In 2013 we founded a startup working in something that few had heard of at the time — Bitcoin. We hired a PR firm to help us break through the noise and get our story out there.

They didn’t deliver (despite taking our $20,000). So we took matters into our own hands. Instead of trying to get the media talking about “how amazing” we were — like our PR firm did, we took a different approach.

Here’s what we did to help ourselves break through the noise...


We positioned ourselves as industry advocates – publicly defending criticism against the industry.

Like when we went on national TV in 2014 to tell the public to not worry about the latest crash.


We positioned ourselves as industry experts – providing commentary on real-time events happening in the space.

Like this open letter we wrote and mailed to FINRA defending Bitcoin (which Business Insider wrote about.)


We positioned ourselves as industry educators — clearing up misconceptions and making sure people were informed.

Like when we registered to become one of the first federally registered lobbyists.

These efforts put us on the radar and helped us break through the noise. We had investors, journalists, customers, and opportunities coming to us every day and we were able to get doors opened.

But there was one problem: our product sucked. Despite all the buzz and momentum, it wasn’t enough to get our solution adopted and we failed. Very painful and depressing moment as a startup founder.

The day that Bloomberg announced our demise, founders began to reach out. They said, “Your company sucked, but you were really good at generating awareness for yourselves. Can we hire you to do that for us?”

We said yes, and have been helping visionary founders break through the noise ever since. Our programs, tactics, and approach is based on what we first learned for ourselves then mastered doing it for other founders.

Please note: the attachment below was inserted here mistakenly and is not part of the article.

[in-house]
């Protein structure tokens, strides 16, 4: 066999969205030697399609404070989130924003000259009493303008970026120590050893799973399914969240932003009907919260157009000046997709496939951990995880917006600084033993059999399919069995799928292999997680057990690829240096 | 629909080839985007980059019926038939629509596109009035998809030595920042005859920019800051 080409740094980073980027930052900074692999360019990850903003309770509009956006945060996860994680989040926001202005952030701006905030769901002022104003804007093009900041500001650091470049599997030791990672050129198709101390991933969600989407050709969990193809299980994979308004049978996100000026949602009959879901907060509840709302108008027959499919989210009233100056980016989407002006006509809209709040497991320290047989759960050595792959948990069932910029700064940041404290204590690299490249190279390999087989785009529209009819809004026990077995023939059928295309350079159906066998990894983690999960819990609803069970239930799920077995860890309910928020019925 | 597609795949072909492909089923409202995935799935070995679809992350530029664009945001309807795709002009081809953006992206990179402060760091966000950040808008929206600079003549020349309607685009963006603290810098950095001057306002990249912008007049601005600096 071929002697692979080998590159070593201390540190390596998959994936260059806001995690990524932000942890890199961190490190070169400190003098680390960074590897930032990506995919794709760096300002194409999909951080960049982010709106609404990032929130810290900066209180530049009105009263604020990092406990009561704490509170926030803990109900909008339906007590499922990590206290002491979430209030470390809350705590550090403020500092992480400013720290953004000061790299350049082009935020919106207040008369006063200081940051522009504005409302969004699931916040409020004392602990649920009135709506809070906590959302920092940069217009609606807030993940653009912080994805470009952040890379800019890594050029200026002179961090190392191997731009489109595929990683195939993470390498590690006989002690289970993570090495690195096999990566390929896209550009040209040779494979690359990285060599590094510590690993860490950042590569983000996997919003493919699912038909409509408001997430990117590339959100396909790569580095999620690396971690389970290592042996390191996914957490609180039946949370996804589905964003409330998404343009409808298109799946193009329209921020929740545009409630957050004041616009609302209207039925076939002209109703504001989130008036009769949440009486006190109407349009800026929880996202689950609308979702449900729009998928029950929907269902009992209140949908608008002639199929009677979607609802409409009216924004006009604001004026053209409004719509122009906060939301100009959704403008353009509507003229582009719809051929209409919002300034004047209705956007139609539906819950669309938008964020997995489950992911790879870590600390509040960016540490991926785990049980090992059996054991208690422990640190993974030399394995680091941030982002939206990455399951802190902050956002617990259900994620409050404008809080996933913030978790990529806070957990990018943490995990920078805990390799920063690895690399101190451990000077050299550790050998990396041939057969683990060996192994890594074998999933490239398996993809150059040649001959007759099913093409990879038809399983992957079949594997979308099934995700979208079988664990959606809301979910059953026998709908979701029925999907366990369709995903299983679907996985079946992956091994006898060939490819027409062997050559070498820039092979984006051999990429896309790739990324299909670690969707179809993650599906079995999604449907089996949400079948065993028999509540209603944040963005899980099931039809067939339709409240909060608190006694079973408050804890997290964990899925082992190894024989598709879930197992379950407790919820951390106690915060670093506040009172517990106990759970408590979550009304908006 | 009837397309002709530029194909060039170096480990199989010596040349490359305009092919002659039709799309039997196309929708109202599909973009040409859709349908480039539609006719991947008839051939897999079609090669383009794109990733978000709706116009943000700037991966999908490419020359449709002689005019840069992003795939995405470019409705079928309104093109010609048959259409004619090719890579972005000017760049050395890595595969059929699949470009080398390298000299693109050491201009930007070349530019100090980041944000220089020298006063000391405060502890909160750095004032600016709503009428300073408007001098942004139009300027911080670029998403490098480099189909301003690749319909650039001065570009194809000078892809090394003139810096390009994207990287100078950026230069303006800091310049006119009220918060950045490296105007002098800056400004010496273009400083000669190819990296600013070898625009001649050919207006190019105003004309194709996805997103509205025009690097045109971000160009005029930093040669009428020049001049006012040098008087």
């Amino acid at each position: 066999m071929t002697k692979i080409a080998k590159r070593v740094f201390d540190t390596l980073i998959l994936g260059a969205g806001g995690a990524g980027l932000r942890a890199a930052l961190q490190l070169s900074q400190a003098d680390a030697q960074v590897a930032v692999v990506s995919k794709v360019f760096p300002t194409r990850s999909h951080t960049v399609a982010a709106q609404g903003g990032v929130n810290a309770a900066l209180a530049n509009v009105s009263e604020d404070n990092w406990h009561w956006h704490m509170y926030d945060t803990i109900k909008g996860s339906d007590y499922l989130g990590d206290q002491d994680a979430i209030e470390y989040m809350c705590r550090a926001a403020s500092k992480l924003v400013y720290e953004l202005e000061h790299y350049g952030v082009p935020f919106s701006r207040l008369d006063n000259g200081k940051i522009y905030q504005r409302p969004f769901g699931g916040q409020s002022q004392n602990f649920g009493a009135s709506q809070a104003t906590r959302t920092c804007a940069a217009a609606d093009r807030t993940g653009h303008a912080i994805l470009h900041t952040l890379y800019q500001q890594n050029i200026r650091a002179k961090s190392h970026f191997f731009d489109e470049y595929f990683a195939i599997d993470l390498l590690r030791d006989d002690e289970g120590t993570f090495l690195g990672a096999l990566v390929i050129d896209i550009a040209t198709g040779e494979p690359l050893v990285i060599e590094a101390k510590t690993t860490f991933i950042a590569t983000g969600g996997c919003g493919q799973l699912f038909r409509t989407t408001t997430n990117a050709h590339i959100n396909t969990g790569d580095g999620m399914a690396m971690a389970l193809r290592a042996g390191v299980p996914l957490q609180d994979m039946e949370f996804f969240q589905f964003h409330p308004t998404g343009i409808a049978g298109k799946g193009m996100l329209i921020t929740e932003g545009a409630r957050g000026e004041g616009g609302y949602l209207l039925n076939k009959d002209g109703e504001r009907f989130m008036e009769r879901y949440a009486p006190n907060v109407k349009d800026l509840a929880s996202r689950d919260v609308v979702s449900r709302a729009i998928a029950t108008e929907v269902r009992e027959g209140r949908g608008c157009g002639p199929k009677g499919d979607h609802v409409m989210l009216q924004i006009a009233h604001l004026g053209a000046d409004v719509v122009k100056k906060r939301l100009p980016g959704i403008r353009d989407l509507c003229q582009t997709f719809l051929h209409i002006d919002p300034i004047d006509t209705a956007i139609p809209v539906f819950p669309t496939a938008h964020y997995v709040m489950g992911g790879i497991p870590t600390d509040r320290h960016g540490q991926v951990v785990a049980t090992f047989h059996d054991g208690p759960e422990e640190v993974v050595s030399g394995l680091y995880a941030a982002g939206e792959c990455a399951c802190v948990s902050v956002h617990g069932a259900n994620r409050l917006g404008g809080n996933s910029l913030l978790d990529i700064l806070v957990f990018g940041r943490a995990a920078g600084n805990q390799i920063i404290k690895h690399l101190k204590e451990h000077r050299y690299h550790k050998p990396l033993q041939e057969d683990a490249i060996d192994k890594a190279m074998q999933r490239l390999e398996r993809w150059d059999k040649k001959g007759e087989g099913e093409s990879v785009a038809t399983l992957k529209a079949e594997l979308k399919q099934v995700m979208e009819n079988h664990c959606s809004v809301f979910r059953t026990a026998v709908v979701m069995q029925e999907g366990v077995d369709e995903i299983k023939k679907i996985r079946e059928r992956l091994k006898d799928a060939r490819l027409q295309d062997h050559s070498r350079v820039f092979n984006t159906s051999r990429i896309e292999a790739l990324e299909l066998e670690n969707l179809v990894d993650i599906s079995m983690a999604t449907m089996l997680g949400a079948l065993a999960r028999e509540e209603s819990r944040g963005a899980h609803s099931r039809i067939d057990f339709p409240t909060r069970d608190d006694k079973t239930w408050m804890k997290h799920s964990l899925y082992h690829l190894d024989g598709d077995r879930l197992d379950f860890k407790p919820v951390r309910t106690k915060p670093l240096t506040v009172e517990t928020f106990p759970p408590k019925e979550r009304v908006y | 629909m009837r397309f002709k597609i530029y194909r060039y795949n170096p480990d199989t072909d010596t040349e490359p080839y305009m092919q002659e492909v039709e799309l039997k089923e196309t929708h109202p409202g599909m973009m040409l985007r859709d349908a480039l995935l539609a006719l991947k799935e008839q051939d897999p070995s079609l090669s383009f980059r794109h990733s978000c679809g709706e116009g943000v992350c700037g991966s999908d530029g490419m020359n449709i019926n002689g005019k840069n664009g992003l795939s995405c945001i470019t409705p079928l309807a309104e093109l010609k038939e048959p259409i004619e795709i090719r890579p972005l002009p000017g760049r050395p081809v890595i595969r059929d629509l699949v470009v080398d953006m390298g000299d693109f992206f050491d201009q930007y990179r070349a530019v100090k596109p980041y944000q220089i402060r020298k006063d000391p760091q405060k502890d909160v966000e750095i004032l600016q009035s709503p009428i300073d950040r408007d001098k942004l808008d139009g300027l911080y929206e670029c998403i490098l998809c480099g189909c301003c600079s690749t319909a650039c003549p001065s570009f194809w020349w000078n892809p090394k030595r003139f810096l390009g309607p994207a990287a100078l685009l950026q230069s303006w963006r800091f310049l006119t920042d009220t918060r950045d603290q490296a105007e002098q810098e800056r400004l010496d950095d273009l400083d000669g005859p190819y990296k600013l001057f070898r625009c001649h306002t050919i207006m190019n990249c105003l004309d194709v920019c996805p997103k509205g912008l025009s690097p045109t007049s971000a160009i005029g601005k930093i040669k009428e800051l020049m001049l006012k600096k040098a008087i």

What founders we work with
achieved in 2021:


Billion Raised


Were Acquired


Went Public


Became Unicorns

Who we partner with

We’re careful when it comes to choosing the founders we work with. Here’s what we ask before we agree
to work with a company:
  • 01 How excited are we about their vision for the future?
  • 02 Do we believe they can make that vision actually happen?
  • 03 How excited are we about the problem they solve?
  • 04 Do they have the money to invest in long-term strategies?

And the most important question of all: Is this a founder we want to work with for the next 3+ years of our lives?

The average client works with us for 3 years so having a good relationship is everything to us. Our clients become our good friends. We attend their weddings and they attend ours and we work side by side through good times and bad times.

Put in a more simple way: if we don’t like you, we will not work with you. Life’s too short to work with people we don’t consider our friends.

What future are you building?

Schedule a
strategy call now.